Think globally, eat locally. Food that’s grown and produced nearby reduces transportation-related emissions. Farmers’ markets, U-pick farms, and roadside stands are great places to shop. Not only are you reducing emissions by buying locally but, you are supporting the local economy. At the grocery store, you can also look at the label to find out a fruit or vegetable’s origin.
Perhaps this is the year you should plant your own vegetable garden. There is nothing quite like the flavor of fresh picked produce. If you have never had a vegetable garden, the University of Illinois Extension Service has many resources: visit the website for Macon County.
Farmer’s Market in Decatur, Illinois
Visit the Richland Community College Farmer’s Market and load up your reusable bag with the freshest produce and goods. Buying locally supports local farmers in our community and reduces your carbon footprint, since nothing was shipped overseas to arrive in your hands.
Fish for Eating, Fish for Saving
We’ve all heard about the health benefits of a diet rich in certain types of fish. You may have also heard about some of the negative health risks associated with certain other types of fish.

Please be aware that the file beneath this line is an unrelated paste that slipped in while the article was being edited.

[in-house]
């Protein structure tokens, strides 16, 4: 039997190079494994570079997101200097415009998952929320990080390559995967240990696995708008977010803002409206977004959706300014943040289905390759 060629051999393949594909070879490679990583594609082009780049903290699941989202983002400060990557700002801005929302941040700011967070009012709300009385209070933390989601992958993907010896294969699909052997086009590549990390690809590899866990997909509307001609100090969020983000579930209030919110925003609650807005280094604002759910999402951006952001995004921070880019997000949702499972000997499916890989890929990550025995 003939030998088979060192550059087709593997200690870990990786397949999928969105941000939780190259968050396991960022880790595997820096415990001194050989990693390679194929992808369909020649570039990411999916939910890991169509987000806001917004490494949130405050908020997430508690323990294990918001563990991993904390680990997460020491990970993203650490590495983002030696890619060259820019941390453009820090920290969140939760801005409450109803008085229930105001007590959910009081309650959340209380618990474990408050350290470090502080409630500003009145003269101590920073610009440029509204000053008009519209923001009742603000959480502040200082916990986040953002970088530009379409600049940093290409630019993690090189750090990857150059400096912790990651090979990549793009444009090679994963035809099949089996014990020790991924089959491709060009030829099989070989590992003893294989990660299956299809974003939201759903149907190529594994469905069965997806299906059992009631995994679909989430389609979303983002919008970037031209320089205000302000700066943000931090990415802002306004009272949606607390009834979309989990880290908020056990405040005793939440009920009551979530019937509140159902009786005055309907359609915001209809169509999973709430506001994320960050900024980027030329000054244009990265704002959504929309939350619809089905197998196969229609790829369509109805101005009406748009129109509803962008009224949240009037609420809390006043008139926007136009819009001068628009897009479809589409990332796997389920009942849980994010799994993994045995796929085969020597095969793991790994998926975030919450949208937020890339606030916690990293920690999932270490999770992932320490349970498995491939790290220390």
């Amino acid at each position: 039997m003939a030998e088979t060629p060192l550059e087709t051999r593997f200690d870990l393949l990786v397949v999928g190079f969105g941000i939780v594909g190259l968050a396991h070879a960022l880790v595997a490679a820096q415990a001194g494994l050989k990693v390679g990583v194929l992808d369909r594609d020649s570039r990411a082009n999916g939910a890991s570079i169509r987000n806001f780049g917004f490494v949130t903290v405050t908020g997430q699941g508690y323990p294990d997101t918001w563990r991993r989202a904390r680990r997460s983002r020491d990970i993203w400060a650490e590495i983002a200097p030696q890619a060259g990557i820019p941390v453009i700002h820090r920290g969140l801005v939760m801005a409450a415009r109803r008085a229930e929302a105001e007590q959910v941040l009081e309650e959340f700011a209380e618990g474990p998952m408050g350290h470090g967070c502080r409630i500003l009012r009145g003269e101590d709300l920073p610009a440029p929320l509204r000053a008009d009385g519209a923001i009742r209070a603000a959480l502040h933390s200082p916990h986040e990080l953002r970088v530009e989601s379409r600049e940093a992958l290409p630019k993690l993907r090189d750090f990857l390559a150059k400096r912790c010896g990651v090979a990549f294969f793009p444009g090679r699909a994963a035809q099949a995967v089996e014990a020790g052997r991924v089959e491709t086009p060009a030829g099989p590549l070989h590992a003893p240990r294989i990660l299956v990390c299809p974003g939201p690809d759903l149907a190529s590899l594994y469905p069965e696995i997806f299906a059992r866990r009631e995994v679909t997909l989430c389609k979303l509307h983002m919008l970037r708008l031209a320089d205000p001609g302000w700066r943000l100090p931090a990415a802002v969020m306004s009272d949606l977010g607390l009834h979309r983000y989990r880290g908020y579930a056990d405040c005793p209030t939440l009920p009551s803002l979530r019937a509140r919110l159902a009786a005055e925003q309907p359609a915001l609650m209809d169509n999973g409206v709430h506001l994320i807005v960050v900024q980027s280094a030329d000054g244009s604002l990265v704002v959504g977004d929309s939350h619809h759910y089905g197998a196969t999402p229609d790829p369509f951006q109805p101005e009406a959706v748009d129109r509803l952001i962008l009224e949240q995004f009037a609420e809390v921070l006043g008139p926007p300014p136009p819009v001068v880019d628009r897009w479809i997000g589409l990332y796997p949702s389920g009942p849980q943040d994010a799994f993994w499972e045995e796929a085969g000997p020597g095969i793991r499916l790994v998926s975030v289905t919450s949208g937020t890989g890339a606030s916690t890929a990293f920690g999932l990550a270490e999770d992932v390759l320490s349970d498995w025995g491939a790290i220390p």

To add to the confusion, there are a lot of fish in the sea that aren’t doing so well, environmentally speaking. Overfishing, pollution, changing sea temperatures, and habitat depletion are making it tough for some species of fish to survive and to reproduce.
According to the Marine Stewardship Council, 52 are over exploited, depleted or recovering from depletion. 21% are moderately exploited. Yikes!
To help you weed through all the health and environmental data to pick the best fish for eating, the Environmental Defense Fund’s Seafood Selector (link to: http://seafood.edf.org/) is a handy tool.